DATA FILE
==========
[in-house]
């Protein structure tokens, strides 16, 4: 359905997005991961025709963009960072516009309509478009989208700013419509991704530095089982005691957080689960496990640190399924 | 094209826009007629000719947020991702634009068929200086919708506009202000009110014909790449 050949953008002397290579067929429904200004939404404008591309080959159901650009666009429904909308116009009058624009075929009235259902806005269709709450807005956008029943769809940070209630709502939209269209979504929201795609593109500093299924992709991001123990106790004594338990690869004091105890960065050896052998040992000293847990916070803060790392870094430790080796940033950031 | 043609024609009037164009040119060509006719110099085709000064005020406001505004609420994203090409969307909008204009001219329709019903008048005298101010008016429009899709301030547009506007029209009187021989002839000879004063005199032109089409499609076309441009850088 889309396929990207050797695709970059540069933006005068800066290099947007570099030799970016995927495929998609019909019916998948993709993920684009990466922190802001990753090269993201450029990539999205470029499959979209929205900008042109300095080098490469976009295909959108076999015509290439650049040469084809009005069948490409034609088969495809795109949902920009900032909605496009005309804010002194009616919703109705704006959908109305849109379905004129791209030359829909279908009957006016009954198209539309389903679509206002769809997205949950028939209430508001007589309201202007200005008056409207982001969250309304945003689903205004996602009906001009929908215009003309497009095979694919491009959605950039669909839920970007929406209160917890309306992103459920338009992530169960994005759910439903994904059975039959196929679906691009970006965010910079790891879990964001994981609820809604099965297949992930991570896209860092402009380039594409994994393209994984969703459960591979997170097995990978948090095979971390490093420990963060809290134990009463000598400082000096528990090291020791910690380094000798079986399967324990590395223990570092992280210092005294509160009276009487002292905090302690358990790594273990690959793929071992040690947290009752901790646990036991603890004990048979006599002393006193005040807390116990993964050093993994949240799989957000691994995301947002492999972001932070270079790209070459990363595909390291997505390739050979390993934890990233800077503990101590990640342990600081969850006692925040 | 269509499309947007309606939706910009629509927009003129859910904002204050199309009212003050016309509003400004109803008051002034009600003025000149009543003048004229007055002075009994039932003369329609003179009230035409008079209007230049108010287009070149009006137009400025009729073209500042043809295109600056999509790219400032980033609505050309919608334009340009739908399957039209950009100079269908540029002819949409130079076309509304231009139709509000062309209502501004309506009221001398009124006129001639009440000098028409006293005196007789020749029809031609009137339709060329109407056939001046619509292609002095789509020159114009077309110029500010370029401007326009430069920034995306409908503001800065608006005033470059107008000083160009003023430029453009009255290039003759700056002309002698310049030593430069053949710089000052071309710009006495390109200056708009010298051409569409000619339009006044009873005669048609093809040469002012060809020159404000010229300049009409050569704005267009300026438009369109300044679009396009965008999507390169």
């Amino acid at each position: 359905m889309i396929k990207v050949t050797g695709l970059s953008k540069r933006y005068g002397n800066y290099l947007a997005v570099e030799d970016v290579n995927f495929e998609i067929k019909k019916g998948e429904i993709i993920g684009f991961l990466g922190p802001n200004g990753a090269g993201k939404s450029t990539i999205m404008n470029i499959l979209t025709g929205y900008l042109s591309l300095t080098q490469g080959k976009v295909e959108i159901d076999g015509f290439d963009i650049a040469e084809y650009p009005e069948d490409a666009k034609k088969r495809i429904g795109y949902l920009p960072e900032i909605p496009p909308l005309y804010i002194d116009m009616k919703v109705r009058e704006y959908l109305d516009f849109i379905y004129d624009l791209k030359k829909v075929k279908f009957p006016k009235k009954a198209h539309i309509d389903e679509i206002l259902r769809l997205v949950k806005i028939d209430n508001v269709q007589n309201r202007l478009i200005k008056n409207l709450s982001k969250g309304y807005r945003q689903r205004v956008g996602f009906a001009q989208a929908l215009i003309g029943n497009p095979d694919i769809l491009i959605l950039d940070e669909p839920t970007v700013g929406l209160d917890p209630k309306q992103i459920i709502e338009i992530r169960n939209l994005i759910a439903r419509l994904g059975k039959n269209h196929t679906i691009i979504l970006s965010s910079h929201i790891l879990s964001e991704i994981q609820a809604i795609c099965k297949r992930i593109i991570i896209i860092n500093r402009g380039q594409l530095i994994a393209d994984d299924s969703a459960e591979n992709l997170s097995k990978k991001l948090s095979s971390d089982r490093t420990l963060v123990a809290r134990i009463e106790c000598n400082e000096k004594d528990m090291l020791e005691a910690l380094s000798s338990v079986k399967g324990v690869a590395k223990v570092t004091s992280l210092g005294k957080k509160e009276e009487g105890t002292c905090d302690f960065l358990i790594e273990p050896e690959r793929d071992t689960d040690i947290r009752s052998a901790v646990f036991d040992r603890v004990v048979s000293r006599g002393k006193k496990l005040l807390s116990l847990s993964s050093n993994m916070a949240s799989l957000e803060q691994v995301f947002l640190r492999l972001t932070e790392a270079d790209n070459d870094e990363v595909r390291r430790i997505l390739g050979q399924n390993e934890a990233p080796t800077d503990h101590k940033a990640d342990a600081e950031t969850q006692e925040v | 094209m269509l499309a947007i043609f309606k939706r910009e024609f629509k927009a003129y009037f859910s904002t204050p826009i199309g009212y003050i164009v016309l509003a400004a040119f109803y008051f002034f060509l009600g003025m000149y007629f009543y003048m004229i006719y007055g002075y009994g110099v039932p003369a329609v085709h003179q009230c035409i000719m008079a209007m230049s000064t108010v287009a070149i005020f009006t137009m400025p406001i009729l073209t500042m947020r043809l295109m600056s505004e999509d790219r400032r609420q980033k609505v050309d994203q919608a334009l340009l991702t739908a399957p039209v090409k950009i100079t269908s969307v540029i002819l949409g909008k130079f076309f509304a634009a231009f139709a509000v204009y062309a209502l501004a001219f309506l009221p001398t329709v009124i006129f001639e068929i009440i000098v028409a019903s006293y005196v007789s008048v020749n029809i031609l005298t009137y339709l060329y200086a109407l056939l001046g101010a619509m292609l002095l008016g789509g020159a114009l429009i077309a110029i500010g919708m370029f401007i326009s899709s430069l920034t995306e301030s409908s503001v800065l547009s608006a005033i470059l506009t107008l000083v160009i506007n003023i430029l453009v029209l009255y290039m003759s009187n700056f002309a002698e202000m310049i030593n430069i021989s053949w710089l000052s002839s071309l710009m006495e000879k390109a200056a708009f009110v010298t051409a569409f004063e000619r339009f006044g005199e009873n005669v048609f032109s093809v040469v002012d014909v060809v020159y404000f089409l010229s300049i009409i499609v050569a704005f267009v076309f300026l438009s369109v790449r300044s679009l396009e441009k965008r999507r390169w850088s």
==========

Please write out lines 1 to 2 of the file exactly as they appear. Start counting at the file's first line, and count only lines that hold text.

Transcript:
[in-house]
């Protein structure tokens, strides 16, 4: 359905997005991961025709963009960072516009309509478009989208700013419509991704530095089982005691957080689960496990640190399924 | 094209826009007629000719947020991702634009068929200086919708506009202000009110014909790449 050949953008002397290579067929429904200004939404404008591309080959159901650009666009429904909308116009009058624009075929009235259902806005269709709450807005956008029943769809940070209630709502939209269209979504929201795609593109500093299924992709991001123990106790004594338990690869004091105890960065050896052998040992000293847990916070803060790392870094430790080796940033950031 | 043609024609009037164009040119060509006719110099085709000064005020406001505004609420994203090409969307909008204009001219329709019903008048005298101010008016429009899709301030547009506007029209009187021989002839000879004063005199032109089409499609076309441009850088 889309396929990207050797695709970059540069933006005068800066290099947007570099030799970016995927495929998609019909019916998948993709993920684009990466922190802001990753090269993201450029990539999205470029499959979209929205900008042109300095080098490469976009295909959108076999015509290439650049040469084809009005069948490409034609088969495809795109949902920009900032909605496009005309804010002194009616919703109705704006959908109305849109379905004129791209030359829909279908009957006016009954198209539309389903679509206002769809997205949950028939209430508001007589309201202007200005008056409207982001969250309304945003689903205004996602009906001009929908215009003309497009095979694919491009959605950039669909839920970007929406209160917890309306992103459920338009992530169960994005759910439903994904059975039959196929679906691009970006965010910079790891879990964001994981609820809604099965297949992930991570896209860092402009380039594409994994393209994984969703459960591979997170097995990978948090095979971390490093420990963060809290134990009463000598400082000096528990090291020791910690380094000798079986399967324990590395223990570092992280210092005294509160009276009487002292905090302690358990790594273990690959793929071992040690947290009752901790646990036991603890004990048979006599002393006193005040807390116990993964050093993994949240799989957000691994995301947002492999972001932070270079790209070459990363595909390291997505390739050979390993934890990233800077503990101590990640342990600081969850006692925040 | 269509499309947007309606939706910009629509927009003129859910904002204050199309009212003050016309509003400004109803008051002034009600003025000149009543003048004229007055002075009994039932003369329609003179009230035409008079209007230049108010287009070149009006137009400025009729073209500042043809295109600056999509790219400032980033609505050309919608334009340009739908399957039209950009100079269908540029002819949409130079076309509304231009139709509000062309209502501004309506009221001398009124006129001639009440000098028409006293005196007789020749029809031609009137339709060329109407056939001046619509292609002095789509020159114009077309110029500010370029401007326009430069920034995306409908503001800065608006005033470059107008000083160009003023430029453009009255290039003759700056002309002698310049030593430069053949710089000052071309710009006495390109200056708009010298051409569409000619339009006044009873005669048609093809040469002012060809020159404000010229300049009409050569704005267009300026438009369109300044679009396009965008999507390169």